The International Edition
In this globe-trotting international special, we’ve researched and reported on the best design stories from around the world.
From the editor
Before I co-founded Design Anthology, my career, like many others, travelled along often-dimly lit, winding roads that forked and turned and twisted. I spent my early career in the textile industry before eventually moving into what I felt was my destiny and my dream job: interior design. I had no idea that the universe had one more option for me...
As an interior designer, it helps to have clarity of vision when it comes to your own aesthetic. Although good taste and an educated eye are not enough to cut it in this industry, I think my weakness was that I liked too many styles, never happy with one particular look, and ultimately wanting to change my own living space time and time again. In hindsight I have enormous respect for designers and creators who know what they like, and what they’re good at, and stick to their guns.
In a roundabout way, I think this best explains the choice of homes (and stories) in each issue. I’m often asked what a D/A home looks like, and it’s always a difficult question to answer. The process for me has always been intuitive; I react emotionally to spaces. We aren’t just trying to feature modern and minimal spaces, or a particular ‘look’. What appeals to us, and hopefully to our readers, is a space that is personal, thoughtful and artfully curated — for want of a better, less trite word. I’ve never been one for homes and spaces that look like they belong in a showroom catalogue. I want to see personality. I want to see real design.
I hope this explains the mix of homes in our annual international edition. From a wildly eclectic apartment in Paris to a sparse architectural home in Tokyo, each of these five homes is unique — and couldn’t be more different — but is immensely appealing in its own way. I hope you agree. And of course, we’ve brought stories about creators, beautiful destinations, developments in the art world, and emerging architects who are making a splash. As always, we hope you enjoy reading the issue as much as we enjoy bringing it to you.
Inside the issue
New collections and collaborations
Upcoming and recent books on design, art, interiors and architecture from some of the world’s best publishers
Ceramicist Yoshimi Futamura talks about how traditional ceremonies and her Japanese heritage inform her work
Studio Adjective has designed a stool with Ishinomaki Laboratory as a way of helping the survivors of a natural disaster
Broached Commissions harnesses the power of design to narrate history and culture
For Lasvit founder Leon Jakimič, glass is much more than a material: it’s an expression of light, joy and beauty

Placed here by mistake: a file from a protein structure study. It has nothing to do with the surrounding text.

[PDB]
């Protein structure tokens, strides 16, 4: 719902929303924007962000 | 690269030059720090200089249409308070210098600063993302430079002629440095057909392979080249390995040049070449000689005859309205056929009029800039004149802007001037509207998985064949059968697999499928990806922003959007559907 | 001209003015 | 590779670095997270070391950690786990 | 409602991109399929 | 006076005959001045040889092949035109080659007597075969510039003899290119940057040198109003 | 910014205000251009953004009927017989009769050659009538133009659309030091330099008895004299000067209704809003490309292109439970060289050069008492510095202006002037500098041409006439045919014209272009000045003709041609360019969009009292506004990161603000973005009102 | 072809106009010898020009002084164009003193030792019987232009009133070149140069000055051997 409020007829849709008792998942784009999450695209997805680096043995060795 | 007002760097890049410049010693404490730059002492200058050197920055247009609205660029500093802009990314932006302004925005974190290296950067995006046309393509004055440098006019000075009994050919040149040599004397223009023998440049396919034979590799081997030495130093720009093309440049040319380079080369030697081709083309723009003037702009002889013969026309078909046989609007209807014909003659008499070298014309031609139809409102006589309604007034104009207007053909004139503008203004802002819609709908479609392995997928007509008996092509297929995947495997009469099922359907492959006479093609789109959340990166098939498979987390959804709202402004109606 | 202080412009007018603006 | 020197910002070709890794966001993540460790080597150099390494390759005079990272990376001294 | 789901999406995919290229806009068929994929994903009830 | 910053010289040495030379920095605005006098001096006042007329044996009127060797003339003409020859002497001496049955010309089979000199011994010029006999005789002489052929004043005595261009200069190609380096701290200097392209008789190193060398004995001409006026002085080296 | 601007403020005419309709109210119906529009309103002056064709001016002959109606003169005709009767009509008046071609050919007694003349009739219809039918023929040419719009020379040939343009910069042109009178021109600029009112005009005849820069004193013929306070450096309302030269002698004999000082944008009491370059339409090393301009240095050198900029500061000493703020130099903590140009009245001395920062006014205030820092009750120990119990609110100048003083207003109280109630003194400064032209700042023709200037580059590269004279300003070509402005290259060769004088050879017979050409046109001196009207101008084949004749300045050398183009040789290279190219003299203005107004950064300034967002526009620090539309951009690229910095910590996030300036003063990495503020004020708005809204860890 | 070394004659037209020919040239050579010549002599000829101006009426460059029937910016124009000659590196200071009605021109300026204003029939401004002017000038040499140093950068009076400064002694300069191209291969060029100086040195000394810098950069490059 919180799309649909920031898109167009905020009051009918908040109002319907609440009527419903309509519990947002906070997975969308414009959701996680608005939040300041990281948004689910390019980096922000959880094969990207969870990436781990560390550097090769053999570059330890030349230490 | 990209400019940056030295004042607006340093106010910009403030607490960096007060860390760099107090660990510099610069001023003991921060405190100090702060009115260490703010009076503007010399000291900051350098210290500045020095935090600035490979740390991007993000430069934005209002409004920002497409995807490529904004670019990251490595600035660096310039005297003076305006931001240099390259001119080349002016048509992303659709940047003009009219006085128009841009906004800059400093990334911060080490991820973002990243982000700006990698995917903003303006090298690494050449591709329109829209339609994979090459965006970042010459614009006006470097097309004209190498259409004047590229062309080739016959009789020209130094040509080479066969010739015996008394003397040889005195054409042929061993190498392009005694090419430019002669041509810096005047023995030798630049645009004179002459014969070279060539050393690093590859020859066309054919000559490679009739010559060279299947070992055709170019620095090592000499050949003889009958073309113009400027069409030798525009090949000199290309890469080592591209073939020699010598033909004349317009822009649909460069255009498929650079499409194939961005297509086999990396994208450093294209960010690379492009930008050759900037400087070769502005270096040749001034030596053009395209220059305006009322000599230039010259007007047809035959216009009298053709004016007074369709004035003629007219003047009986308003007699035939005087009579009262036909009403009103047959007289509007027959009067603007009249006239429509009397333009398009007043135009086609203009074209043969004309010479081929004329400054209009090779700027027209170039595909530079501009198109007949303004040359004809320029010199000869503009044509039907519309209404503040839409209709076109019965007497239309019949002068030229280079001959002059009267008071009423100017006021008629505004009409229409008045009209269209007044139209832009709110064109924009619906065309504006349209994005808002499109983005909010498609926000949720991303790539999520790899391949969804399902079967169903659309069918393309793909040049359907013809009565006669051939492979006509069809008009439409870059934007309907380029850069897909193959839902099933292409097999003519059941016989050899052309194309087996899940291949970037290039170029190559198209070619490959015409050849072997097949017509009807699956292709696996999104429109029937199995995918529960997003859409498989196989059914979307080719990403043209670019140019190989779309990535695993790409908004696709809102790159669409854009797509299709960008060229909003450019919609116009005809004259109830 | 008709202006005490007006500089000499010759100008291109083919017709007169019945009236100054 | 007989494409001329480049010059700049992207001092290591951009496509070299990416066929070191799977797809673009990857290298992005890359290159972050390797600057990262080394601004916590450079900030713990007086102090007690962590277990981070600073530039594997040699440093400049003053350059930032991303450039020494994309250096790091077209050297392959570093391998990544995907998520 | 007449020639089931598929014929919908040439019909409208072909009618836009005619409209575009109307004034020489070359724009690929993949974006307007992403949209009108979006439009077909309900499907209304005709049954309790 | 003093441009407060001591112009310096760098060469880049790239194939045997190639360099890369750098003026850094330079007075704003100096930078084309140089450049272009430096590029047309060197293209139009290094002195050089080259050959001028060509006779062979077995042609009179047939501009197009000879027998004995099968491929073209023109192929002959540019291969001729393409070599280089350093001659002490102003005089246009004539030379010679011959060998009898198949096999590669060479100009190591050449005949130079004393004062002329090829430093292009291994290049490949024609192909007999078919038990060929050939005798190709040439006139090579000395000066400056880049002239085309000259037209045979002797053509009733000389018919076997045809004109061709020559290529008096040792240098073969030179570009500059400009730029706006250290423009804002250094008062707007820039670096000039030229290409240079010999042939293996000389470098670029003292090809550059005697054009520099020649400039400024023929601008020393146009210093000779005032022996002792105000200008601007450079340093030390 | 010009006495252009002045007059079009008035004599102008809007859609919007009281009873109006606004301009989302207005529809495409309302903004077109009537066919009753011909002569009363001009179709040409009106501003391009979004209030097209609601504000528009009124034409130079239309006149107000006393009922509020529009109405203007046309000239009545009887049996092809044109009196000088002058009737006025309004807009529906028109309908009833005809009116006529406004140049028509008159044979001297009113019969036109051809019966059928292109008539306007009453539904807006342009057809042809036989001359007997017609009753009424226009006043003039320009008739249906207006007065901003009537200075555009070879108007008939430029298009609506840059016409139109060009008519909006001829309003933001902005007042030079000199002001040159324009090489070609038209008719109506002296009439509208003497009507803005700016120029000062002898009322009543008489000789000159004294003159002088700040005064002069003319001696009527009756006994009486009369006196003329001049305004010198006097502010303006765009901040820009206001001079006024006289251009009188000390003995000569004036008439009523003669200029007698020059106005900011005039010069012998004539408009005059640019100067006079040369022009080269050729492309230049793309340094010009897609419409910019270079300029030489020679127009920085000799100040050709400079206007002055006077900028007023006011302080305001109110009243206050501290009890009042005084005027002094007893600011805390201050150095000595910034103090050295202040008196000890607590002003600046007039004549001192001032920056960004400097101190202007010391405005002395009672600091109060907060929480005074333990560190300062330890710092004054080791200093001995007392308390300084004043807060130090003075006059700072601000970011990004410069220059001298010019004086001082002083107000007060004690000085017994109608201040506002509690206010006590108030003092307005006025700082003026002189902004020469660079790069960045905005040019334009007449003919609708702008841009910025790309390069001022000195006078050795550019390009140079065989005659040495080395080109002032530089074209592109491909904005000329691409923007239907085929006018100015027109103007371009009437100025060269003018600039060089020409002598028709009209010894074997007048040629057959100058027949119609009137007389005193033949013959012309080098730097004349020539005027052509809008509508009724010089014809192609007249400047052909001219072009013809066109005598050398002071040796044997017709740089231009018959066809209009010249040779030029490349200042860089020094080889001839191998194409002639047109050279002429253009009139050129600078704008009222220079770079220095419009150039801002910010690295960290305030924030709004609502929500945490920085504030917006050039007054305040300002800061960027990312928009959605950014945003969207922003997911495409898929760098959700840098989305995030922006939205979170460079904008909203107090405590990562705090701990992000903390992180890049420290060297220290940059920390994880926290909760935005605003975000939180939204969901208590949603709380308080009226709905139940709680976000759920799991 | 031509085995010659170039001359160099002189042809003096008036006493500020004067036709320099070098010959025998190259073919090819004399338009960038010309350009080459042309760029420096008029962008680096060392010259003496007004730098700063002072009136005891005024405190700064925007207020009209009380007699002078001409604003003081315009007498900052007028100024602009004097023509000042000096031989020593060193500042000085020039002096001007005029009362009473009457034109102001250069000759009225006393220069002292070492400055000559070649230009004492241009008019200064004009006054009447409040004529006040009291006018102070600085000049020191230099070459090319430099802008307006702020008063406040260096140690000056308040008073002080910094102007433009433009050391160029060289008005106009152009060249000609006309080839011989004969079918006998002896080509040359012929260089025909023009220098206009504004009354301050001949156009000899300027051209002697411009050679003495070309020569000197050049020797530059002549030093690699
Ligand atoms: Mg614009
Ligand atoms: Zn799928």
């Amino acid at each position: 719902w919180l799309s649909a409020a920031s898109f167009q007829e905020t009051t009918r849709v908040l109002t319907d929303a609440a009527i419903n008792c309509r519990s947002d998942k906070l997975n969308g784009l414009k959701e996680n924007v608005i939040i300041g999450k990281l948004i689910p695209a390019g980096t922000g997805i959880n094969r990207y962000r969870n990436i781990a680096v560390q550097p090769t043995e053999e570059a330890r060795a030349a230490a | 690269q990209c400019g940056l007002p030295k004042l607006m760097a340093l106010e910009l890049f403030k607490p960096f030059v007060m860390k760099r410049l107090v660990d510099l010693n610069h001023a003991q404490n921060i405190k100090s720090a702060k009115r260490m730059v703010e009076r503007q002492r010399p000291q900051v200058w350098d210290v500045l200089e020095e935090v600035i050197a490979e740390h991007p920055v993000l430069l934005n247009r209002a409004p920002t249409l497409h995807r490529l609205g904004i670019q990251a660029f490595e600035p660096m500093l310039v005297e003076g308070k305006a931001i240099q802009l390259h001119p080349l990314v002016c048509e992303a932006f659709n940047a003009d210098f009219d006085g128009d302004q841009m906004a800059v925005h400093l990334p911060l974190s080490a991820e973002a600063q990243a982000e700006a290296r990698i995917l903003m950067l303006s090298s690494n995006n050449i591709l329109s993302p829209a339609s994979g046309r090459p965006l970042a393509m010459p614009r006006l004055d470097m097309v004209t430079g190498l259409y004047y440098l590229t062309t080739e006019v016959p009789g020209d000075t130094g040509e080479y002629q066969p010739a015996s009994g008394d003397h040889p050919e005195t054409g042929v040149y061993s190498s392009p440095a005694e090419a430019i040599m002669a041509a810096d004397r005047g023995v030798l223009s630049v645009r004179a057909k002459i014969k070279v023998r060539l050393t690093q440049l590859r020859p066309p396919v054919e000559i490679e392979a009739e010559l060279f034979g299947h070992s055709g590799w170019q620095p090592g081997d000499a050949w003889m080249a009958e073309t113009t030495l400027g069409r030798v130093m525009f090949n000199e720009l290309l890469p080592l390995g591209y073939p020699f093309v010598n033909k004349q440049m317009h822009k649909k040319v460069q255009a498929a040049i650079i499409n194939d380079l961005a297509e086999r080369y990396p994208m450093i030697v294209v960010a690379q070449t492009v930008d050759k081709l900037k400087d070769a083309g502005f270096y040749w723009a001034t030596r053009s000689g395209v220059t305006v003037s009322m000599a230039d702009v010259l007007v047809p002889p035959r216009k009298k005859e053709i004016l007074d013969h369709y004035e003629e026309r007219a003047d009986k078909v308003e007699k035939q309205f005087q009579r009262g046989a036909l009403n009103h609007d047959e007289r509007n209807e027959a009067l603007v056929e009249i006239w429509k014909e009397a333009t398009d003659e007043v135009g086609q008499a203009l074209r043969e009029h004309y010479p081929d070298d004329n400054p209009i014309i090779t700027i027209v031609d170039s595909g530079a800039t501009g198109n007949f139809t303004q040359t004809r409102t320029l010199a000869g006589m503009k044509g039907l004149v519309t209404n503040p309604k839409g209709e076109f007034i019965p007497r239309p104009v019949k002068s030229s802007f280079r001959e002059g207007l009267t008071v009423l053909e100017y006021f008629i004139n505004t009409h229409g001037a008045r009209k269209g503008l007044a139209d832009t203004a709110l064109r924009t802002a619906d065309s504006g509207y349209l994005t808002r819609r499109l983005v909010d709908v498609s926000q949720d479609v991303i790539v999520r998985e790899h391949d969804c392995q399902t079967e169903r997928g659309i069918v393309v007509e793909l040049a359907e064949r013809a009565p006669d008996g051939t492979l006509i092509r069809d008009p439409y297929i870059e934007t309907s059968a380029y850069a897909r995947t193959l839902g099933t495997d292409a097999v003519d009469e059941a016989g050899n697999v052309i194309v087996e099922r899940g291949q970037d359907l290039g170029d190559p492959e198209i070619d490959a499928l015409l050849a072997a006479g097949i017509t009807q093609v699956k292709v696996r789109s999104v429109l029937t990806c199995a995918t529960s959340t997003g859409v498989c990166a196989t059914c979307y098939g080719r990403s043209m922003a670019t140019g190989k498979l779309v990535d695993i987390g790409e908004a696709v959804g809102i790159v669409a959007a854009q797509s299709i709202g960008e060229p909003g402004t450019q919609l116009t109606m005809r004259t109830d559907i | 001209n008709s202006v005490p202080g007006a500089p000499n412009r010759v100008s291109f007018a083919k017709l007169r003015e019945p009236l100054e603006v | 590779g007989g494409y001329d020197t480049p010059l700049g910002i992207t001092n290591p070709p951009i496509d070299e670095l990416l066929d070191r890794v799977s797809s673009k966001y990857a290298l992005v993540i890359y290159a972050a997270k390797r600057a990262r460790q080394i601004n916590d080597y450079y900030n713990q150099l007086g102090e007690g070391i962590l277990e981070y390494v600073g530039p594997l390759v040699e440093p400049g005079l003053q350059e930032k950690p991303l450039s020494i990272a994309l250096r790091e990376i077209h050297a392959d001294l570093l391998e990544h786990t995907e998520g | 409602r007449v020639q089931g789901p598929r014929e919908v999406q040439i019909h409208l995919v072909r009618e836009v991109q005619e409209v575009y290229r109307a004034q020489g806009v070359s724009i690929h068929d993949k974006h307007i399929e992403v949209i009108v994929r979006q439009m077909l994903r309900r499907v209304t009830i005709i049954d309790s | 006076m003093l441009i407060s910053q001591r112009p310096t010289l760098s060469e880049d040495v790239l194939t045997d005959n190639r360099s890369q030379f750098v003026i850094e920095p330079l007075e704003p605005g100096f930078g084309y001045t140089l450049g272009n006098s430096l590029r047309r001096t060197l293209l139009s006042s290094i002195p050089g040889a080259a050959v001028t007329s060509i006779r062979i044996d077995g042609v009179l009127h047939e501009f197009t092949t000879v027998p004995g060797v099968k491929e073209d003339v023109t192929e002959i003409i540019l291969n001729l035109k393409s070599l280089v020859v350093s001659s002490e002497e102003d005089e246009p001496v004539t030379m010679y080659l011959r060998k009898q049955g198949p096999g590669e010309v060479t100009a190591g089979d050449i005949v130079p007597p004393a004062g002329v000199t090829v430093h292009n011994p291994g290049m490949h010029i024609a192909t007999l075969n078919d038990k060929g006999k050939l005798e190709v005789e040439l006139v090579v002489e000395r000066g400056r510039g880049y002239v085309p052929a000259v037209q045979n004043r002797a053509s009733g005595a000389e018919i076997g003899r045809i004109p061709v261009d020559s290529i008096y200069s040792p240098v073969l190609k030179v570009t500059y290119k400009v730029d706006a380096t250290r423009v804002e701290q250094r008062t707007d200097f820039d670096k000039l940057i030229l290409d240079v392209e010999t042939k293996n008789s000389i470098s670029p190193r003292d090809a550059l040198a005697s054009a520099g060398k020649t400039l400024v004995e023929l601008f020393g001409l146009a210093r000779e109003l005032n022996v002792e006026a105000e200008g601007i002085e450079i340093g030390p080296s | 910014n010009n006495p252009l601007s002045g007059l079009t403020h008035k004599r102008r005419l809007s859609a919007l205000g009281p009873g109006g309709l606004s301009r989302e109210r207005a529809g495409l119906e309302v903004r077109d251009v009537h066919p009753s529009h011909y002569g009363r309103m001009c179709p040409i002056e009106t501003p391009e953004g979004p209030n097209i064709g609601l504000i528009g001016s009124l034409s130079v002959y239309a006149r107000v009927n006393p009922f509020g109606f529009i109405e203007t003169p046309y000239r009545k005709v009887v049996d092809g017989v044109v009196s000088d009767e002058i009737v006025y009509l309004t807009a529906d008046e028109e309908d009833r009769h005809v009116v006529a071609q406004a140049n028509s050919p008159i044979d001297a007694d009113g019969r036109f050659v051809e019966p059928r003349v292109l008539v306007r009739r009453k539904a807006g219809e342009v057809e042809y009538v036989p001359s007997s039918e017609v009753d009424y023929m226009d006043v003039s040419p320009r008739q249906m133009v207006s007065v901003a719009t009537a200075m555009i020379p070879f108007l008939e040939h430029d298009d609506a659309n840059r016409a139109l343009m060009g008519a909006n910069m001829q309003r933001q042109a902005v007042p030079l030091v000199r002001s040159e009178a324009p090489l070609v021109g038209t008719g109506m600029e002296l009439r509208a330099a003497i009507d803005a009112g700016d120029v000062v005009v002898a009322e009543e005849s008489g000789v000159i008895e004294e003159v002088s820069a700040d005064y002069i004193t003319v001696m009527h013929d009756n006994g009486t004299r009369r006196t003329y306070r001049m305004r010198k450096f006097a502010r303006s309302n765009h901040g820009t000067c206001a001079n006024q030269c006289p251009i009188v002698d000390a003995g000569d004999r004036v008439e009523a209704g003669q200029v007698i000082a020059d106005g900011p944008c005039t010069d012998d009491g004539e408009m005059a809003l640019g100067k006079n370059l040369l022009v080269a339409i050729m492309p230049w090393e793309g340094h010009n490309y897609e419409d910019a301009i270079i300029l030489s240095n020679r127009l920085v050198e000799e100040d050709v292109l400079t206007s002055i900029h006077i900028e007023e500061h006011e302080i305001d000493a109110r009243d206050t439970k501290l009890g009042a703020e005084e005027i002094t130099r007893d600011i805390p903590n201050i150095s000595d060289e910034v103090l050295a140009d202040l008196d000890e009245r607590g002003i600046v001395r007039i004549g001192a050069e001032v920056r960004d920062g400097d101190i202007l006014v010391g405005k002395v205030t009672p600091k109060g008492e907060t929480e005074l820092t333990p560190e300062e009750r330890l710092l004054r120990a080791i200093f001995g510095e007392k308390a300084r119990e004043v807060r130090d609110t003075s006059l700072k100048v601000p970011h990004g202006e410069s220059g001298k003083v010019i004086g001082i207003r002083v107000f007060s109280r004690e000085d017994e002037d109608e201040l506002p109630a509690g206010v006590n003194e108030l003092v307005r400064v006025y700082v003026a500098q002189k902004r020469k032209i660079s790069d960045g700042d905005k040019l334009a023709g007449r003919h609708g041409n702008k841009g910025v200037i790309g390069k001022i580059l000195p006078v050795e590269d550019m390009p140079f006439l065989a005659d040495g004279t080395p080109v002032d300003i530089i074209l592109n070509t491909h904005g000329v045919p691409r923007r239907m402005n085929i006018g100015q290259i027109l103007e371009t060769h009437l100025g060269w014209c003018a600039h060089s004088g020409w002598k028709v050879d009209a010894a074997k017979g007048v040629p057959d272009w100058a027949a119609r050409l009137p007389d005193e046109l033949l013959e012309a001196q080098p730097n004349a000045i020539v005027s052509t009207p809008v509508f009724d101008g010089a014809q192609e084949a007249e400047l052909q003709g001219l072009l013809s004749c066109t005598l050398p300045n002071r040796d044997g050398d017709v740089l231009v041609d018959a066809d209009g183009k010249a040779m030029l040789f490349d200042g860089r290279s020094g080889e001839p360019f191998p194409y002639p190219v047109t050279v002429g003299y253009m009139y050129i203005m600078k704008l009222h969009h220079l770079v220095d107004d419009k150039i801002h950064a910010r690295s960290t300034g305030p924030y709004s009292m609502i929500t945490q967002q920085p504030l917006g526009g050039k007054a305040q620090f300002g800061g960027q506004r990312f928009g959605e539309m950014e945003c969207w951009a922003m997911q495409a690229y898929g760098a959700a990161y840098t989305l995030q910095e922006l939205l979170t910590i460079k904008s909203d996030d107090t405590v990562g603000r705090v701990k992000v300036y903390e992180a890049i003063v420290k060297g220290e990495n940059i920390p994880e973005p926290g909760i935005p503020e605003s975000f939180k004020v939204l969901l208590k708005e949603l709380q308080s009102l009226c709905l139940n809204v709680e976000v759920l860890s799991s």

The renovation of Origin Grill in Singapore’s Shangri-La Hotel pays homage to historic journeys
Retail, Hong Kong
Aesop’s new store in once-industrial Sheung Wan embodies the brand’s values while paying tribute to the area’s history
Merging ancient and modern techniques, AKAR de NISSIM works with Vietnamese artisans to produce meticulously crafted designs in rare materials
Mario Tsai speaks with us about his collaboration with ferm LIVING at this year’s MAISON&OBJET
From Minimalux to Memphis, these are our picks from this year’s September edition of MAISON&OBJET
Japanese designer Akira Minagawa is known for fashion, but recent work has put his hospitality aesthetic on the map
Luang Prabang, Siem Reap and Phnom Penh feature hotels that highlight and celebrate the best of their unique locations
In the hip Hongdae district, a new kind of creative and cultural hub offers much more than a place to lay your head
An impressive roster of international designers contributed to the refurbishment of London icon The Berkeley
New Waldorf Astoria properties in Chengdu and Bangkok reflect the brand’s sensibilities while adapting them to local tastes
The best of the new boutique and luxury designer hotels from around the world
Art Space, Seoul
Seoul’s ‘integrated resort’ Paradise City features a number of new attractions, all designed to blend into the environment. The result is a feat of architecture and a snapshot of contemporary Korean art and culture
Following the demolition of Ai Weiwei’s Zuoyou Art District studio, we look at the future of art in China in light of the mainland’s urban redevelopment
Each distinct in character, the spaces in this Parisian apartment are unified by precision, understated opulence and striking materiality
A London-based designer couple transforms a Shoreditch loft into a meticulously crafted home that reflects their unique tastes and style
A statement piece by India Mahdavi became the focal point for the redesign of this bachelor pad, where a masculine palette allows vibrant art and design pieces to shine
A third-generation homeowner’s vision for a multi-use building is brought to life in this two-storey space that acts as a gallery, coffee shop and family home
A new addition to an Australian heritage building acts as self-contained quarters for guests, an office for the property’s owners and a central hub for the family’s daily activities
In London’s King’s Cross, the new ten-storey Aga Khan Centre, designed by Pritzker Prize winner Fumihiko Maki, provides a series of much-needed green spaces that reflect Islamic culture and architecture
Gong Dong, founder of China-based Vector Architects, discusses how architecture should respond to and reflect society’s needs in order to create spaces that resonate with the generations who use it
Air Cons & Heirlooms
A Flaneur is an urban explorer — a connoisseur of the street. In our rotating column, guests share their musings, observations and critiques of the urban environment in cities around the world. In this issue, Singapore transplant Sarah Mineko Ichioka considers the tension between heritage and progress in The Lion City